Question by Kevin7: What is the cordyceps fungus ;how is it used in medicine?
Answer by Ted H
Cordyceps is a genus of ascomycete fungi (sac fungi) that includes about 400 described species. All Cordyceps species are endoparasitoids, mainly on insects and other arthropods (they are thus entomopathogenic fungi); a few are parasitic on other fungi. When a Cordyceps fungus attacks a host, the mycelium invades and eventually replaces the host tissue, while the elongated fruiting body (ascocarp) may be cylindrical, branched, or of complex shape. The ascocarp bears many small, flask-shaped perithecia containing asci. These in turn contain thread-like ascospores, which usually break into fragments and are presumably infective.
The Cordyceps mushrooms have a long history as medicinal fungi. The earliest clear record is a Tibetan medical text authored by Zurkhar Nyamnyi Dorje in the 15th Century outlining the tonic propensities of Yartsa gunbu – Cordyceps sinensis renamed now to Ophiocordyceps sinensis, especially as an aphrodisiac. Although there are often-repeated claims of thousands of years of use in Traditional Chinese medicine, so far no clear textual source has surfaced. Cordyceps has been used to treat several conditions, recently also cancers. Extracts from both mycelium and fruiting bodies of C. sinensis, C. militaris and other Cordyceps species showed significant anticancer activities by various mechanisms such as, modulating immune system and inducing cell apoptosis. Some polysaccharide components and cordycepin (3′-deoxyadenosine) have been isolated from C. sinensis and C. militaris, which acted as potent anticancer components.
Some work has been published in which Cordyceps sinensis has been used to protect the bone marrow and digestive systems of mice from whole body irradiation. An experiment noted Cordyceps sinensis may protect the liver from damage. An experiment with mice noted the mushroom may have an anti-depressant effect. Researchers have noted that Cordyceps has a hypoglycemic effect and may be beneficial for people with insulin resistance.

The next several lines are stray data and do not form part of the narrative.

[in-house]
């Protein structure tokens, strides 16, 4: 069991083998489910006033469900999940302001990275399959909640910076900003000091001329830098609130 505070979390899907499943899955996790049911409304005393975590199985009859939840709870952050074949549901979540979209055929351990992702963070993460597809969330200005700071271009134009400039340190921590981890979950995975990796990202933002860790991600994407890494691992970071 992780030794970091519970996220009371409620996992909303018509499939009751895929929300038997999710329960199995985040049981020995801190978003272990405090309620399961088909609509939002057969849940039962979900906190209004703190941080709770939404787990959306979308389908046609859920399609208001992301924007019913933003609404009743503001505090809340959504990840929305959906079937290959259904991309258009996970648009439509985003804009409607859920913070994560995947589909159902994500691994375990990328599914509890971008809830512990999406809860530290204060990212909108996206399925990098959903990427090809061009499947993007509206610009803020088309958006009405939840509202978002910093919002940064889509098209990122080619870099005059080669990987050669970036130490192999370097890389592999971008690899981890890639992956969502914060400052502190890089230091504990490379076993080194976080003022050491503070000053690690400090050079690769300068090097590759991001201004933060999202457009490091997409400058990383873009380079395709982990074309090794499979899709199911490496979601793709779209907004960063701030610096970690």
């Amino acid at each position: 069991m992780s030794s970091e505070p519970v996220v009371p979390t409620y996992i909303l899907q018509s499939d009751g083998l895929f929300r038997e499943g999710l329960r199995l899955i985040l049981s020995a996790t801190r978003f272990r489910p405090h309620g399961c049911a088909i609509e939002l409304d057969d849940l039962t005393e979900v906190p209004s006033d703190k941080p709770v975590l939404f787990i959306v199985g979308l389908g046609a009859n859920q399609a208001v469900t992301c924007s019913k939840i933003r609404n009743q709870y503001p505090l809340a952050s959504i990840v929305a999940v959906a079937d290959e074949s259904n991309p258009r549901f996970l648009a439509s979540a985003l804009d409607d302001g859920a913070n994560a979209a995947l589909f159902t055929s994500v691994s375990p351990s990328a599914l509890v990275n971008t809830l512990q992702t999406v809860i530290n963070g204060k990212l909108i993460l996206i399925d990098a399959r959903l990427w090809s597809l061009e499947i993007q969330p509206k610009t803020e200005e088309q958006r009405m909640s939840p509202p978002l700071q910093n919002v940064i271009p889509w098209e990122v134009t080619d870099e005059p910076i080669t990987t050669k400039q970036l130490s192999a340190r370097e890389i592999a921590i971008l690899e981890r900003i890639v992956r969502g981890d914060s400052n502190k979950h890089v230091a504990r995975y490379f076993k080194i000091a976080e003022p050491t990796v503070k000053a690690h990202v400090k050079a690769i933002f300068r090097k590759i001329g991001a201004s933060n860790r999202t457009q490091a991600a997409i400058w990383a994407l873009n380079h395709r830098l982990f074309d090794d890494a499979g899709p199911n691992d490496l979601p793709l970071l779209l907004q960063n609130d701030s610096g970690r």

Discovered by yak herders in the Himalayas of ancient Tibet and Nepal, nature’s disclosure of the Cordyceps organism was secondhand. Recognizing the ardent behavior of their animals after grazing on Cordyceps at high altitudes in the spring, these herdsmen sought the causal agent. The cap-less mushroom they eventually found has been used in traditional Chinese medicine ever since, to treat kidney, lung, and heart ailments, male and female sexual dysfunction, fatigue, cancer, hiccups, and serious injury, to relieve pain, and the symptoms of tuberculosis and hemorrhoids, to restore general health and appetite, and to promote longevity. More potent than Ginseng and worth four times its weight in silver in ancient times.
Tibetan peoples have been gathering increased amounts of cordyceps over the high-altitude expanses of Tibetan regions, and this activity has become one of their most important sources of income in certain parts of the country. The fungus has the properties of increasing the energy of the body, of restoring semen functionality, and of increasing its production. Furthermore, it increases kidney strength and heat, it cures all the disorders caused by unbalance of the humor wind (rlung nad) and the disorders caused by unbalance of the humor bile (mkhris nad). It also prevents increasing of the humor phlegm (bad kan). Gawe Dorje reports that, according to a treatise compiled in the 19th century, cordyceps is among the 4 best plants to treat the ailments concerning sexual virility.
The fungus is a medicinal mushroom which is highly prized by practitioners of Tibetan medicine, Chinese medicine and traditional Folk medicines, in which it is used as an aphrodisiac and as a treatment for a variety of ailments from fatigue to cancer. It is regarded as having an excellent balance of yin and yang as it is apparently both animal and vegetable (though it is in actuality not vegetable, but fungi). Assays have found that Ophiocordyceps species produce many pharmacologically active substances. They are now cultivated on an industrial scale for their medicinal value. However, no one succeeded so far growing the larva cum mushroom artificially. All artificial products are derived from mycellium grown on grains or in liquids.
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